TOKYO, 18 Oct - Australia have had problems in the early stages of their matches and were behind at half-time against both Fiji and Wales.
Captain Michael Hooper claimed on Friday that this was not an issue - and even suggested it might somehow be part of a gameplan.
But whatever mind games are being played, the Wallabies will need to avoid conceding early points in Saturday's quarter-final against England.
Australia were 14-12 down at half-time to Fiji in their opener, having been 8-0 behind after eight minutes, following a Peceli Yato try. The Wallabies defence was not organised, as you can see in the video below.
Nic White kicks an inaccurate box kick to one of rugby's most dangerous players, Semi Radradra, who plays in the centre or on the wing. He is tackled shortly after receiving the ball in a positive start, but mistakes follow.
Simple Fijian passing across the line cuts through a disorganised Australia drift defence. The Australians bunch together to defend the pod. Once the ball goes to the backline Australia have nobody left to defend out wide.
Then the combination of wingers Josua Tuisova and Waisea Nayacalevu, and back-row Yato, is too good to be halted by scrambling defenders. Wallabies coach Michael Cheika will have been disappointed by how easily Fiji scored against his side.
Australia gave up easy tries in all their pool matches, conceding six. That is the third-most among the quarter-finalists, and the Wallabies defence will clearly have to be sharper if they are to progress further in the tournament.
Asked about the slow starts, Hooper said in his final media conference before facing England: "It’s important to understand, and it’s something we’ve looked into, what starting well actually looks like, and I have started to be of the belief that starting well is preparing well for the back end of the game when it opens up a bit.
"Starting well is sticking to your principles early, not getting flustered by things that are happening, not getting flustered by the scoreboard because you don’t win the game at half-time.
"We want to start well, (but) what does that actually look like? It looks like sticking to our processes and playing the game we set out to play and being confident with whatever comes at us throughout that period. That’s starting well in my opinion."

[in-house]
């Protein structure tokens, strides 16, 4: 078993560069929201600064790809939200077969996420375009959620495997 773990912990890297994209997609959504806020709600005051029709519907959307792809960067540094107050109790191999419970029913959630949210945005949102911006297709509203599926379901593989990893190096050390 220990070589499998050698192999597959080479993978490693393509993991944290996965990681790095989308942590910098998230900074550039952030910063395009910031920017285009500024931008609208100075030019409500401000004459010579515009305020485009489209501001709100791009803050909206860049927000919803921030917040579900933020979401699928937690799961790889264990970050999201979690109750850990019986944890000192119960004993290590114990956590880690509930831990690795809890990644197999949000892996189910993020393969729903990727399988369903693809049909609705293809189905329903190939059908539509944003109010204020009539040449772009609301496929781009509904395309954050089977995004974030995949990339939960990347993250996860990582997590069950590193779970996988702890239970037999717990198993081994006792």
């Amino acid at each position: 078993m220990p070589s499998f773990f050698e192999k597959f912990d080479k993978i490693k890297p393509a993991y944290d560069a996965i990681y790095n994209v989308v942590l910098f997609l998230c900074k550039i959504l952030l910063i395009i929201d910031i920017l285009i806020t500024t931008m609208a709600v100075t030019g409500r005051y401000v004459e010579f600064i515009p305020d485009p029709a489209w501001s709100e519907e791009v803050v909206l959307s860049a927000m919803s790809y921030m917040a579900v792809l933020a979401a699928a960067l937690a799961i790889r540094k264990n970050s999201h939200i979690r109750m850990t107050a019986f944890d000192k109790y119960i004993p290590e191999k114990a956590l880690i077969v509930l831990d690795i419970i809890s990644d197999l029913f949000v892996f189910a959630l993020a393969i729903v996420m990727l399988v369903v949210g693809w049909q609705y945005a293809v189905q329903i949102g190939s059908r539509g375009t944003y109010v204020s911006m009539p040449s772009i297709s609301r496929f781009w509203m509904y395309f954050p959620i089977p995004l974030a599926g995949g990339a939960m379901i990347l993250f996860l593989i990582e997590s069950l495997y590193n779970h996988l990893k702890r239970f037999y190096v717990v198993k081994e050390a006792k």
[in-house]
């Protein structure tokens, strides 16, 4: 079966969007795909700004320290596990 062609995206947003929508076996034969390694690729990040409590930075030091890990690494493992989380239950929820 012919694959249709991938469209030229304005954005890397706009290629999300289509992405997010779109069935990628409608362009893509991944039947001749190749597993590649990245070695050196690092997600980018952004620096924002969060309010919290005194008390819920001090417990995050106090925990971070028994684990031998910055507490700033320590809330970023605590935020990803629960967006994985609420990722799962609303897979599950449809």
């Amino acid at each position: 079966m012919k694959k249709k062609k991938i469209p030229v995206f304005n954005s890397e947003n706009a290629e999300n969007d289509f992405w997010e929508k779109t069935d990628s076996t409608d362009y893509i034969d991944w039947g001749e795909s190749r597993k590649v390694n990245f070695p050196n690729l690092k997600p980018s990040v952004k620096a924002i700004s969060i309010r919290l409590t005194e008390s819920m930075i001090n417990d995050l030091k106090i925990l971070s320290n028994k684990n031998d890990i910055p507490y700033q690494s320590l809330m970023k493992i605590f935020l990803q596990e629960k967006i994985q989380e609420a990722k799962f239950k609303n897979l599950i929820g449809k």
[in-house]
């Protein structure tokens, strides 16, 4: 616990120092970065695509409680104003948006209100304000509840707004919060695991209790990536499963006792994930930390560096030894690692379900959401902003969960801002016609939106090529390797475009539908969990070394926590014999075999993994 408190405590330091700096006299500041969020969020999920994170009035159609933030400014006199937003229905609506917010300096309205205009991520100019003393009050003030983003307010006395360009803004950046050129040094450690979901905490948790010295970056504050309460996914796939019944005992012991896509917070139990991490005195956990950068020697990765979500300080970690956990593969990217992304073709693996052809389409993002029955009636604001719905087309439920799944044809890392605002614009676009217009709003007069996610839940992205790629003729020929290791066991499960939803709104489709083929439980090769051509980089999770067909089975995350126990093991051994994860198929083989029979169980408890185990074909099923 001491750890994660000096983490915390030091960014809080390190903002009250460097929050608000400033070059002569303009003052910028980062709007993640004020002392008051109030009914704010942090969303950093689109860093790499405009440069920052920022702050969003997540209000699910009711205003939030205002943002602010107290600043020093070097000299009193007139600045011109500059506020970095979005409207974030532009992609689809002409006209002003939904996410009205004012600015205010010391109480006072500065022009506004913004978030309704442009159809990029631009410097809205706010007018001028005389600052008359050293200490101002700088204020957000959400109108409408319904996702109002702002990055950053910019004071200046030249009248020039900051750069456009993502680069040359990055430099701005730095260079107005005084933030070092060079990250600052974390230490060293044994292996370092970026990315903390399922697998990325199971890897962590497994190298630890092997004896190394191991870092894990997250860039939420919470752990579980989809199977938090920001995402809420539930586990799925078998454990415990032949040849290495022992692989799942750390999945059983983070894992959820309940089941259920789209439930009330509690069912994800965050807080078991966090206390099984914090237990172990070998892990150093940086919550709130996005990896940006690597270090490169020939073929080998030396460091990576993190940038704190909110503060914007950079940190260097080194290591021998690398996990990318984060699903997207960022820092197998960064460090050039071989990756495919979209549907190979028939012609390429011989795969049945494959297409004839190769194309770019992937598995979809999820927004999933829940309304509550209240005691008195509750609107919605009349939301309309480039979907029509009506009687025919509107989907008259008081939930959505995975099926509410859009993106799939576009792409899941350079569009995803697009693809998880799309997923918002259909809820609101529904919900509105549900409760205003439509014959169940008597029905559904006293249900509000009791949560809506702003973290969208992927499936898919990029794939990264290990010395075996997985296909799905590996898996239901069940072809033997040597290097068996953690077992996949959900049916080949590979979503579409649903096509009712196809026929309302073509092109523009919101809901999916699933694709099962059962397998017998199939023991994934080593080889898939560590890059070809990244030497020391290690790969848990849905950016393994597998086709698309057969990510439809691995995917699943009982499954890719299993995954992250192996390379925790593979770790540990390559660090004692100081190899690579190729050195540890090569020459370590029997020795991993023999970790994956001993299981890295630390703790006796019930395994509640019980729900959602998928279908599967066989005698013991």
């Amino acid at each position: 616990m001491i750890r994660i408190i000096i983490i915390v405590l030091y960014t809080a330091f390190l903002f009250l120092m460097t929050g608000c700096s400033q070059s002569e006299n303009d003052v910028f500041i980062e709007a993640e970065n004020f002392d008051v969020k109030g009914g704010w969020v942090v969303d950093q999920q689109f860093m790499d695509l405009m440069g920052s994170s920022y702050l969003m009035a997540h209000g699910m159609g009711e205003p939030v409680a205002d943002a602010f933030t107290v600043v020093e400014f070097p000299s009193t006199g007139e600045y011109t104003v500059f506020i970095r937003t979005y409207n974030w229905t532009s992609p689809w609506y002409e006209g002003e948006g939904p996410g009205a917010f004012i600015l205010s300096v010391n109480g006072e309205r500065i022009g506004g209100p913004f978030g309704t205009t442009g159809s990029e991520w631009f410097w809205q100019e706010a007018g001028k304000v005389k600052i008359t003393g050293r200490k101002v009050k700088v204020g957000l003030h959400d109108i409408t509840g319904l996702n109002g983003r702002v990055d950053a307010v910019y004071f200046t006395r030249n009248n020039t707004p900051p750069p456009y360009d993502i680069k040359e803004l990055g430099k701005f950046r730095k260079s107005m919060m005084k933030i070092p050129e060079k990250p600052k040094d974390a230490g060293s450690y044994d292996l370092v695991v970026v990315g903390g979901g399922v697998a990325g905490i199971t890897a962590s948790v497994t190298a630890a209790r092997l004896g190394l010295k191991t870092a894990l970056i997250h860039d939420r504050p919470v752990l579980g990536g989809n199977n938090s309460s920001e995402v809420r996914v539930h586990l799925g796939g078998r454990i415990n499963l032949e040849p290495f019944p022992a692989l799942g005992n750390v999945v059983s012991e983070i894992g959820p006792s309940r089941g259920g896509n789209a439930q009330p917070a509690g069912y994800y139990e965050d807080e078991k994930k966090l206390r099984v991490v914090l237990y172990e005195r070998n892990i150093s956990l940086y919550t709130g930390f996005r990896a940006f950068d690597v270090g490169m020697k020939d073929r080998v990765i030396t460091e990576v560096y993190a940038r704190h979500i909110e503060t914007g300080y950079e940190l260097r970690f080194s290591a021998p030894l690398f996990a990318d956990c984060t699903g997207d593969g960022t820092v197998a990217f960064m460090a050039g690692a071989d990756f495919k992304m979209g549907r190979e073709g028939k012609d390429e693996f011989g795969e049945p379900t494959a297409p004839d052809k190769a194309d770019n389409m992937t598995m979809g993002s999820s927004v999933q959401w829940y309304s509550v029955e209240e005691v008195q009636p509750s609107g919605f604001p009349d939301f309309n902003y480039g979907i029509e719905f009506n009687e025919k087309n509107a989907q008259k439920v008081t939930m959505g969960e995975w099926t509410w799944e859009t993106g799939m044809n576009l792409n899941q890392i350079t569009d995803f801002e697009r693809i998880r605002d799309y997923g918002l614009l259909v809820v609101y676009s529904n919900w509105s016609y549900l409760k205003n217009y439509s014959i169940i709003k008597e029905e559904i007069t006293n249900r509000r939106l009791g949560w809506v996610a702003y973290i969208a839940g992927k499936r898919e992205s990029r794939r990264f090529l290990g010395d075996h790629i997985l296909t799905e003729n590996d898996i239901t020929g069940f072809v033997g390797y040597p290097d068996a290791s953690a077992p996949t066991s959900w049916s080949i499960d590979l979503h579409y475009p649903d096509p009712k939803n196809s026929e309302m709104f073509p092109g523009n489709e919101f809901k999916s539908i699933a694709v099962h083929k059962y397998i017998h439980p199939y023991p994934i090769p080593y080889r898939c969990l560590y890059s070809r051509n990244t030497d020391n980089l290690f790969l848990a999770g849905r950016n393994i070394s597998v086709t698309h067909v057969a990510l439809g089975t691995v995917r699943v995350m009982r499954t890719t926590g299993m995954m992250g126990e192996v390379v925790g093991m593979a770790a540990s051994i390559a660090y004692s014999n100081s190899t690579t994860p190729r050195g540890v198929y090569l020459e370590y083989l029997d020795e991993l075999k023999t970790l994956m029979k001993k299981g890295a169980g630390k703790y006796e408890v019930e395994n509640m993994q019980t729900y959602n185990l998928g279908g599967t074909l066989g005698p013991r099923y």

So, how do those processes look? Australia are traditionally known for having a below-par scrum. This is not the case any more. Their scrum at this World Cup has been one of the best at stealing ball or winning penalties.
As the video below shows, they drive Fiji, who were scrummaging well themselves, backwards in the scrum. Following this they build good momentum and go through multiple phases, culminating in a try for skipper Michael Hooper. It all started from the scrum, which gave them front-foot ball.
Australia have at times played with too much ball in hand. They have not kicked or used an "exit strategy" when they've needed to, which can be seen in their match against Georgia. The Lelos are a forwards-orientated team.
The Wallabies played them in poor conditions and insisted on keeping the ball in hand when they needed to kick. This benefited the Georgia team because it played to their strengths.
In the clip below, they use an exit strategy but poorly. Wales kicked back and won a free kick due to a Wallabies error. The Australian kicking game will need to be more accurate against England, who kick the most from hand of any team in the tournament and turn over ball the second-most.
Australia, as we saw in the second half against Wales, can play attacking rugby. They were down 23-8 at half-time, losing 25-29. They changed in the second half by keeping the ball in Welsh territory, not their own 22.
Their exit strategy improved, as did their kick chase, and that allowed them to escape safely and, on occasion, compete for and then retain ball.
As you can see in the clip below, the Wallabies get a driving maul going then go through multiple phases until Hooper touches down from close range.
Australia have been slow to start games but they are still capable of beating quality sides. Their challenge will be ensuring they compete for 80 minutes.
When they have the ball they play like semi-finalists but so far, defensively, they have looked more like losing quarter-finalists.
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